I would say the hotel had glamour but not luxury, although it was comfortable and convenient for our needs. The Sheraton Universal might have been more spacious, but I’ve stayed there several times so it wouldn’t have been adventurous (and we might have been tempted by Universal Studios rather than the LA Zoo, which would’ve been costly, especially for a Disney family). We’ve had some spacious rooms at the Coast Annabelle in Burbank (walking distance from the Walt Disney Studios), but the dining there wasn’t all that great.

We’re not all that likely to head back very soon, since the family is on the other coast most of the year and my job doesn’t take me to the LA area very much anymore. But it was a fun experience and a reasonable value for the hotel experience we had.

 

Eight days in Burger-town with Gordon Ramsay Burger, Michael Mina Pub 1842, Fleur by Hubert Keller, Nom Burger, and more

In the past eight days we’ve dined on burgers six times. This is about four more than our usual weekly burger quota, but a week in Las Vegas warrants some exploration. Let’s take a look around the week of burgers.

In This Post:

  • Gordon Ramsay Burger, Planet Hollywood, Las Vegas (Total Rewards)
  • Michael Mina Pub 1842, MGM Grand, Las Vegas (MLife Rewards)
  • Fleur by Hubert Keller, Mandalay Bay, Las Vegas (MLife Rewards)
  • Gordon Ramsay Burger, again
  • Nom Burger, Downtown Sunnyvale, California
  • Jack In The Box, San Jose, California

Prices listed are modest estimates; you can spend a bit less or a whole lot more at any of the venues.

Continue reading “Eight days in Burger-town with Gordon Ramsay Burger, Michael Mina Pub 1842, Fleur by Hubert Keller, Nom Burger, and more”

Travelogue: Quick updates from Las Vegas, featuring Jimmy Buffett, Gordon Ramsay, and Uber

Welcome back to rsts11travel. Jimmy Buffett enticed us back to Las Vegas last weekend–no April foolin’ here–for a long weekend at Signature at MGM Grand. With Signature’s proximity both to the MGM Grand Garden Arena and the Las Vegas Monorail station, it’s an ideal and affordable option to enjoy relative quiet and little to no smoke. You still have the ease of access through the District to MGM Grand proper, and the entire strip is accessible one way or another, including the Harmon Ave sneaky path to Planet Hollywood.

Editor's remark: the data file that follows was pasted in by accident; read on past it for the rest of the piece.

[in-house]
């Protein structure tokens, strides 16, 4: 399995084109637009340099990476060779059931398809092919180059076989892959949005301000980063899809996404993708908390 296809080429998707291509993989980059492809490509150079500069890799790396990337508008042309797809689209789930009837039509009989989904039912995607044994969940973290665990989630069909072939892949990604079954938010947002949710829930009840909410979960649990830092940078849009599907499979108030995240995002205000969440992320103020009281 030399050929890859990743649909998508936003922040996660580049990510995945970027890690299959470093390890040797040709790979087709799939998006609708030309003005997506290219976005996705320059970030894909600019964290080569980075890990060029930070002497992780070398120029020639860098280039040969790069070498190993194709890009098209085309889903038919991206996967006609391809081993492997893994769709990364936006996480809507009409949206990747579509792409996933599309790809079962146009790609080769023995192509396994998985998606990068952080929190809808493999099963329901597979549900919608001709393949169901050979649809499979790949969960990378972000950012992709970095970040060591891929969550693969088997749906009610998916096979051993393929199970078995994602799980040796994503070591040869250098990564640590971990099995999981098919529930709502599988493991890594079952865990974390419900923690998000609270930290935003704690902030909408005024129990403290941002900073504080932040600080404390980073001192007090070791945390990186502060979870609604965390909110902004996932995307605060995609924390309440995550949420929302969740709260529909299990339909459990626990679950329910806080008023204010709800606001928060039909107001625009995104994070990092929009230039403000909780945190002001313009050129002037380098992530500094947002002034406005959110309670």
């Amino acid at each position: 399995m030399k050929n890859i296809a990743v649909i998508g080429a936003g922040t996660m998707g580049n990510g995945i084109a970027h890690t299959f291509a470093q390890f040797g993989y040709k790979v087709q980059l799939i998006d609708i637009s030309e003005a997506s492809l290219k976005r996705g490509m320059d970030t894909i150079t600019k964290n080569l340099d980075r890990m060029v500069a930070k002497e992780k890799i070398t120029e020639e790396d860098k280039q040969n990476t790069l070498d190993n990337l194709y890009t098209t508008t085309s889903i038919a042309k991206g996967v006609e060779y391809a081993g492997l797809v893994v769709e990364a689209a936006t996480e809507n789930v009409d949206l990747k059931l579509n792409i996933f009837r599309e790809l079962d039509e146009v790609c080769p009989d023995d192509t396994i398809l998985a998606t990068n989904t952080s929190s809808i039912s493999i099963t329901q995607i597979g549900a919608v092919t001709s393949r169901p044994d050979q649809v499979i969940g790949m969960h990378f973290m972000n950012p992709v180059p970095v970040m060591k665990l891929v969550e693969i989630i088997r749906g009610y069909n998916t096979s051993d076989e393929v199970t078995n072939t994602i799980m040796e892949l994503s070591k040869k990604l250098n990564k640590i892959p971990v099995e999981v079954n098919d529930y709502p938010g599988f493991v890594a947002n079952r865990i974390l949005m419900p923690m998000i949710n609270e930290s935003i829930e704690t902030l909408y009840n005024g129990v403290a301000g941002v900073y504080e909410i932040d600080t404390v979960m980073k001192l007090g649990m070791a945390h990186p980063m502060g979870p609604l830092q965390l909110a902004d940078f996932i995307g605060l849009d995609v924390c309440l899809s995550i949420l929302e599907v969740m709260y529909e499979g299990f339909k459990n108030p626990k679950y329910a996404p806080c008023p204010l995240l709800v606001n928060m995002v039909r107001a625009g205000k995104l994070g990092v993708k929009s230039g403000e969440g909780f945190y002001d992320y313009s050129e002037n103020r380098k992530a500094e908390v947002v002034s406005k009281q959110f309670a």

Continue reading “Travelogue: Quick updates from Las Vegas, featuring Jimmy Buffett, Gordon Ramsay, and Uber”

A golden weekend at Aria Sky Suites in Las Vegas

You only turn 29 so many times, I often say. Two years ago for my birthday we went to Las Vegas for a weekend at the Mandarin Oriental. This year we went a bit upscale and spent a weekend at Aria’s Sky Suites in the City Center complex. In the process we had some great experiences and re-qualified for MLife Rewards Gold status for next year in one (pricey) stay.

This is a long read, but we try to cover a packed weekend in an unusual property, so you should find it worth the journey.

Givens and Druthers

The owner of a model train shop I used to frequent in Indianapolis started every railroad design workshop with “givens and druthers.” The givens are your limitations. For a train layout it might be a 6×8 closet/garage, or having to fold up at night so the dog doesn’t eat it. The druthers are the “I’ll settle for this, but I’druther have that” wish list items. These are good categories to take into account when planning travel excursions as well.

Given #1: I travel a fair bit for my day job, and in that role I have to choose approved hotels and lowest cost options at those hotels. So the first given on this trip was something upscale from what work would normally pay for.

Given #2: A spa visit. Last summer we visited the Bathhouse at Delano (in the Mandalay Bay complex) and we wanted to refill our spa experience on this trip.

Given #3: An affordable (for an admittedly stretched value of “affordable”) rate, taking advantage of any special rates, promos, or other considerations we could find to optimize the expenditure and the experience.

Druther #1: Having just seen a video about the Aria penthouse suites, something like that was intriguing but likely out of our price range, but it was the first druther.

Druther #2: A private spa suite; Bathhouse had couples massages, but when we weren’t waiting for or having our massage, we were in the segregated spa facilities. Not as romantic as you might think.

So with these guidelines, the American Express Platinum card, and MLife Gold, we started looking at the options. Continue reading “A golden weekend at Aria Sky Suites in Las Vegas”